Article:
Africa: a medical day

August 20th

I will never say I *need* anything ever again.

“I need milk.”
“I need a new skirt.”
“I need a vacation.”

I’m sure I will want these things over and over again in my lifetime. But I don’t really *need* them. Not after what I’ve seen today.

Today was a medical day.  We had one nurse on our team, which was helpful, but I wasn’t certain how I could be used. We picked up a few Malawian doctors and their staff along the way. Then we drove an hour and a half on dusty dirt roads to the village of Chimwang’ombe.

(Oh I’m sorry, were you looking for a pronunciation?)

I was asked to work  in the “pharmacy.”  No PhD in Pharmacy here. Just a regular ol’ degree in Music Education makes me the perfect gal for the job. I counted pills and prepared them for distribution. And when we ran out of little baggies to put them in, we made our own containers out of paper. (I knew that Fine Arts degree would come in handy somewhere).

Jana, the Pharmacist

After I finished packaging the prescriptions, I wandered through the center. Other members of our team were taking peoples’ temperature, weight & blood pressure. The Malawian people waited so patiently in line as they moved from station to station. The nurse on our team was pricking fingers and doing a simple blood test for Malaria. Most of the 74 people tested that day were children. Of the 74, only 2 were positive. That’s a good sign, but I couldn’t help but wonder how accurate the test was.

My teammate John, testing for Malaria

The “medical center” was actually a multi-purpose center where they also taught children and fed them. It smelled like a barn. Animals, like wild dogs and chickens, roamed around freely. The adults smelled of horrible body odor as I leaned over to weigh them. Deodorant is not a priority and they don’t wash their clothes with the same frequency as we do. These clothes were so badly torn, but I noticed that many of them were dressed in their best. Men in old suit jackets several sizes too large. Sandals that were also too large, but that had been cut to fit their feet. Most with no shoes at all. I was here. Serving the most vulnerable of God’s people. I felt guilty for feeling any discomfort at all, so I reminded myself to love them through it. To offer each one a smile, a pat on the back and a “zikomo” (thank you) as they handed me their medical card.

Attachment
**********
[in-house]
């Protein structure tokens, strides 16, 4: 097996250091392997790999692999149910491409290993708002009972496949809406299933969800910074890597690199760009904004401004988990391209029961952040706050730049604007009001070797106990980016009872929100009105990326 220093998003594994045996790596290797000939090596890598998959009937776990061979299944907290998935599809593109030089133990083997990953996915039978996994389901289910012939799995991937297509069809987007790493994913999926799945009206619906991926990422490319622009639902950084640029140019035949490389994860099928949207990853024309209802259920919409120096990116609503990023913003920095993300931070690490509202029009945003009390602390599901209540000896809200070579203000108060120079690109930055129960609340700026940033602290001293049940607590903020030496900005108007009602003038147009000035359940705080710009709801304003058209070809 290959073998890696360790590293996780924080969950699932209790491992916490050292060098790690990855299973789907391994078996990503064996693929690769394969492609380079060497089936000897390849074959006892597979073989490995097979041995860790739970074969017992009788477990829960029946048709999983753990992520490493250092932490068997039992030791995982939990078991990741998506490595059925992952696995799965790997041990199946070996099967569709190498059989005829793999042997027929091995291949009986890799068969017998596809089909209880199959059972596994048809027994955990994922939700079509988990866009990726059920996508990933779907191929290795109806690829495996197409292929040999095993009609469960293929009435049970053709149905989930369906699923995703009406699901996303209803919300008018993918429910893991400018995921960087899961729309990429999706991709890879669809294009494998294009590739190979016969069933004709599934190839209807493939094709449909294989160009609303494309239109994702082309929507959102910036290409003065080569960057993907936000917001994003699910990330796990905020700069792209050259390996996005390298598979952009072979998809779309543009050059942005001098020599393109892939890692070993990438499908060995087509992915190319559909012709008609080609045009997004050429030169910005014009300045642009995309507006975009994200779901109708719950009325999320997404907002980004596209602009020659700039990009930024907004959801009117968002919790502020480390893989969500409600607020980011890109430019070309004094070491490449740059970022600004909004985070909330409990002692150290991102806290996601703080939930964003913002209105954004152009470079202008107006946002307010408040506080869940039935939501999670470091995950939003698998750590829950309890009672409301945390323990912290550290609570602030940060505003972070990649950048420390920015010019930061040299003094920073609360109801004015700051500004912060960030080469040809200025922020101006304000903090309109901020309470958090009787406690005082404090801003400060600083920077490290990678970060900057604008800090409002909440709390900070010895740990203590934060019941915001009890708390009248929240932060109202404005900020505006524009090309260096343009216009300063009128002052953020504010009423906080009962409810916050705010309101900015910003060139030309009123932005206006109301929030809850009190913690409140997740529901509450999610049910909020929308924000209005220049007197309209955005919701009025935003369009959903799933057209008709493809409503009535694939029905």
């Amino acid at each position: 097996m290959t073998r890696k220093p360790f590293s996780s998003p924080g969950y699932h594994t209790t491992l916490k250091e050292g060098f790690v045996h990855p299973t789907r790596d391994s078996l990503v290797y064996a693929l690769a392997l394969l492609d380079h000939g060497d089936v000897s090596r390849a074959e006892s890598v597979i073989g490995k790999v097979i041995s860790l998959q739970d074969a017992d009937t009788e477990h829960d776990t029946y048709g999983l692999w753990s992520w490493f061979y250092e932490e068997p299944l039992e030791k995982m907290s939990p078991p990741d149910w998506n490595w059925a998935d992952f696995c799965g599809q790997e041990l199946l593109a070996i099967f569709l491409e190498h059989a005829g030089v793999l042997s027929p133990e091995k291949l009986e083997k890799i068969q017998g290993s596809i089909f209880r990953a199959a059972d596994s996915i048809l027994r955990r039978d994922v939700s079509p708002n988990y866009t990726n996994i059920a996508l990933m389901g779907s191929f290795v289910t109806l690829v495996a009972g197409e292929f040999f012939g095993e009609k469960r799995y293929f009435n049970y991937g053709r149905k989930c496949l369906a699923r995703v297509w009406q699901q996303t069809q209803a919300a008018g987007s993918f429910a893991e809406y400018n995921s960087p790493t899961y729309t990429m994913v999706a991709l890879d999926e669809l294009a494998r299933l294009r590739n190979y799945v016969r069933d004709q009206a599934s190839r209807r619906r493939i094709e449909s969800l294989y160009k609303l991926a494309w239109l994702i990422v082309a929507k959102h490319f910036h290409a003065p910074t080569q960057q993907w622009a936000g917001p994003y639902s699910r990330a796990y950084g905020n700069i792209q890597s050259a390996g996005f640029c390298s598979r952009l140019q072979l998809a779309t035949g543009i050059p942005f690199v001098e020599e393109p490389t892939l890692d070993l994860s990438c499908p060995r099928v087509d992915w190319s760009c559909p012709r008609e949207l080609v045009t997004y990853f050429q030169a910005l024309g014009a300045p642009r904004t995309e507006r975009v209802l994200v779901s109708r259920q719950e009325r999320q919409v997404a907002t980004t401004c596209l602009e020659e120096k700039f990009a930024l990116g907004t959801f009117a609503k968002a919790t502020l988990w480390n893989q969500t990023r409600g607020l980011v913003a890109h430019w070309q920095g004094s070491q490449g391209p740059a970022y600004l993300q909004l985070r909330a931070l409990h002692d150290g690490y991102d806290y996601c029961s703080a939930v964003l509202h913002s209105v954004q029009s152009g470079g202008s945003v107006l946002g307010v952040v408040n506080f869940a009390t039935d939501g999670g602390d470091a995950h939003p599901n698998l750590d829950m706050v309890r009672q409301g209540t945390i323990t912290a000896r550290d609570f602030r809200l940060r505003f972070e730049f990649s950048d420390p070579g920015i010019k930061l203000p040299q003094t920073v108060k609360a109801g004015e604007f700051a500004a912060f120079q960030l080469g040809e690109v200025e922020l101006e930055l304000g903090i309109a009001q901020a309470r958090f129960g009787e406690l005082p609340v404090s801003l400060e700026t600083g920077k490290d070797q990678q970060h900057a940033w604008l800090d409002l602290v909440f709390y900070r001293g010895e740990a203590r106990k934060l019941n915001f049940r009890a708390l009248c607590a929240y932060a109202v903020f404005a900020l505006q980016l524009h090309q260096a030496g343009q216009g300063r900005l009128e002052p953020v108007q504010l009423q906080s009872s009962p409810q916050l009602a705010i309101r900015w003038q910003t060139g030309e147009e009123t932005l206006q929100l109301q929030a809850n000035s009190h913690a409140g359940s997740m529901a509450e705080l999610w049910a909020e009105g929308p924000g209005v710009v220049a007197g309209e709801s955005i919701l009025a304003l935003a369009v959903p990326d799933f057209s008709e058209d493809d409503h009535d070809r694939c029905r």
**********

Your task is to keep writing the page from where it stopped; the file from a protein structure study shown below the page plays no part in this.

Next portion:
Many of the adults weighed in the vicinity of 100 lbs. As we were weighing them, we had to be sure to check the young ladies for a baby on their back. Babies are always carried in a wrap on someone’s back and they are *very* unhappy when they come off.  I was happy to see that the nursing mothers were a more reasonable weight. And so were most babies. As they fed their little ones, I knew they were getting the best nourishment in the village.

After our work was finished, a woman from the MoH treated us to a homemade Malawian lunch.  I wanted to be respectful and partake in the meal, but at the same time I was nervous. I saw them washing plastic dishes from a cooler of cold well water. Water I knew I was not supposed to drink. As the dripping plate passed my way, I received it, said a quiet prayer and filled my plate with small morsels of food: goat, beans, cabbage and Nsima (corn flour mixed with water and formed into a patty, similar to grits). I looked to my right and then to my left. There were no utensils. I watched my new Malawian friend as she ate. She dipped her fingers, like a spoon, into the Nsima and then again into the beans. I followed suit… but then my hands were dirty. I scanned the table for napkins. None. How did they do all of this so gracefully?

LUNCH: beans, nsima, cabbage & goat

This lovely lady made our lunch.

After lunch, we walked to the well where children were getting water. Behind the school center was a garden – papaya trees & cabbage were growing there. Beautiful colors were rising up from the brown landscape. 

Cabbage grows well here.

We made cross necklaces with the children, which appeared to be a treasured gift;  for the adults as well. One woman was even collecting the broken plastic beads. These silly plastic beads that I buy at the dollar store by the thousands and vacuum up in angst. These beads are her treasure.  I’m sure she would find a use for them. They seem to find a use for everything.

Look at that gorgeous new necklace!

Ya’ll?! 

Ya’ll.

I have one more thing to tell you. Are you sitting down?

It was a wonderfully fulfilling day of serving and fellowship. But it wasn’t over yet. I knew there was one more thing I needed to do before I got back on that bus, for the hour and a half drive on bumpy roads back to Lilongwe.

I needed to use the bathroom.

the restroom

And friends, I did it. As classy as it sounds, I peed in a hole.  Nothing, I mean nothing, had prepared me for that experience. I guess that’s all I have to say about that.

We returned home to our guest house and soon after, the power was shut down. This would become a pretty nightly occurrence. We ate dinner by candlelight and then called it a night. We’d have another busy day tomorrow.

 

About admin

Act. Love. Walk.

Leave a Reply

Your email address will not be published.